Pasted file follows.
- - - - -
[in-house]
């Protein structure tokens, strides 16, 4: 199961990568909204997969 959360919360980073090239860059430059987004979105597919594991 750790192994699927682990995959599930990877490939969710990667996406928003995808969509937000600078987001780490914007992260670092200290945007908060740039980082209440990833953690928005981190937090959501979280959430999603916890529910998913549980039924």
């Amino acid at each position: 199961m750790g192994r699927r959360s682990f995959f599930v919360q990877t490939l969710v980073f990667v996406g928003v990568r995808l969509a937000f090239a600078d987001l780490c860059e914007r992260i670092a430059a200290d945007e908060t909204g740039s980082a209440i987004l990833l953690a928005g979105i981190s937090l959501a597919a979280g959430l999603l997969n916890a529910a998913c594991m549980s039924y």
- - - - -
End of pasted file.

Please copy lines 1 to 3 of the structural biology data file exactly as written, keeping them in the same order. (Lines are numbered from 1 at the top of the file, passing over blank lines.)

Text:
[in-house]
């Protein structure tokens, strides 16, 4: 199961990568909204997969 959360919360980073090239860059430059987004979105597919594991 750790192994699927682990995959599930990877490939969710990667996406928003995808969509937000600078987001780490914007992260670092200290945007908060740039980082209440990833953690928005981190937090959501979280959430999603916890529910998913549980039924």
């Amino acid at each position: 199961m750790g192994r699927r959360s682990f995959f599930v919360q990877t490939l969710v980073f990667v996406g928003v990568r995808l969509a937000f090239a600078d987001l780490c860059e914007r992260i670092a430059a200290d945007e908060t909204g740039s980082a209440i987004l990833l953690a928005g979105i981190s937090l959501a597919a979280g959430l999603l997969n916890a529910a998913c594991m549980s039924y």